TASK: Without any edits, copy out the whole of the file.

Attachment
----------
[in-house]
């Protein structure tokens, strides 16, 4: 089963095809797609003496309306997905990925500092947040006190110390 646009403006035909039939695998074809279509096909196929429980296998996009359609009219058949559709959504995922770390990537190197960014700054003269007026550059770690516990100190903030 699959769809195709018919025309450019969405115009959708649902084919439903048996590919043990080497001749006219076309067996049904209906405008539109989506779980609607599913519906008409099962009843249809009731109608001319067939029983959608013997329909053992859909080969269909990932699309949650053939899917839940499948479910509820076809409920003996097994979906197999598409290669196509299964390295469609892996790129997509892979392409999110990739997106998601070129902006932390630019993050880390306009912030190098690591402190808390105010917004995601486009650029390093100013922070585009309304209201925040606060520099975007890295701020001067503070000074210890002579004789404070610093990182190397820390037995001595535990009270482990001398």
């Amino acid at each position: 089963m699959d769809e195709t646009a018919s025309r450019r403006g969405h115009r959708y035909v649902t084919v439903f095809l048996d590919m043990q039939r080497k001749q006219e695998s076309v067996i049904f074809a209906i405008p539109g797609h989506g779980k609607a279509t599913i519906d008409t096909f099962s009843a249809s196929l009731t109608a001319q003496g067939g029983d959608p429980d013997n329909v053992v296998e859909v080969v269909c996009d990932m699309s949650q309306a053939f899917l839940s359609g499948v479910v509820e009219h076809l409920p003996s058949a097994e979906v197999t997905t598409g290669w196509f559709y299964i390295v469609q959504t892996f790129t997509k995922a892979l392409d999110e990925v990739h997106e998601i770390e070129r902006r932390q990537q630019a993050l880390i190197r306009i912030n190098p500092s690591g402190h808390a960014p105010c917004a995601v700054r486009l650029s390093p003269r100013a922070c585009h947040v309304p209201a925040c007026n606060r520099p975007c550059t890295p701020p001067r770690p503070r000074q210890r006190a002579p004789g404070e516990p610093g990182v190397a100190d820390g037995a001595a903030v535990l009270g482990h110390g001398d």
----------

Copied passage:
[in-house]
């Protein structure tokens, strides 16, 4: 089963095809797609003496309306997905990925500092947040006190110390 646009403006035909039939695998074809279509096909196929429980296998996009359609009219058949559709959504995922770390990537190197960014700054003269007026550059770690516990100190903030 699959769809195709018919025309450019969405115009959708649902084919439903048996590919043990080497001749006219076309067996049904209906405008539109989506779980609607599913519906008409099962009843249809009731109608001319067939029983959608013997329909053992859909080969269909990932699309949650053939899917839940499948479910509820076809409920003996097994979906197999598409290669196509299964390295469609892996790129997509892979392409999110990739997106998601070129902006932390630019993050880390306009912030190098690591402190808390105010917004995601486009650029390093100013922070585009309304209201925040606060520099975007890295701020001067503070000074210890002579004789404070610093990182190397820390037995001595535990009270482990001398």
């Amino acid at each position: 089963m699959d769809e195709t646009a018919s025309r450019r403006g969405h115009r959708y035909v649902t084919v439903f095809l048996d590919m043990q039939r080497k001749q006219e695998s076309v067996i049904f074809a209906i405008p539109g797609h989506g779980k609607a279509t599913i519906d008409t096909f099962s009843a249809s196929l009731t109608a001319q003496g067939g029983d959608p429980d013997n329909v053992v296998e859909v080969v269909c996009d990932m699309s949650q309306a053939f899917l839940s359609g499948v479910v509820e009219h076809l409920p003996s058949a097994e979906v197999t997905t598409g290669w196509f559709y299964i390295v469609q959504t892996f790129t997509k995922a892979l392409d999110e990925v990739h997106e998601i770390e070129r902006r932390q990537q630019a993050l880390i190197r306009i912030n190098p500092s690591g402190h808390a960014p105010c917004a995601v700054r486009l650029s390093p003269r100013a922070c585009h947040v309304p209201a925040c007026n606060r520099p975007c550059t890295p701020p001067r770690p503070r000074q210890r006190a002579p004789g404070e516990p610093g990182v190397a100190d820390g037995a001595a903030v535990l009270g482990h110390g001398d």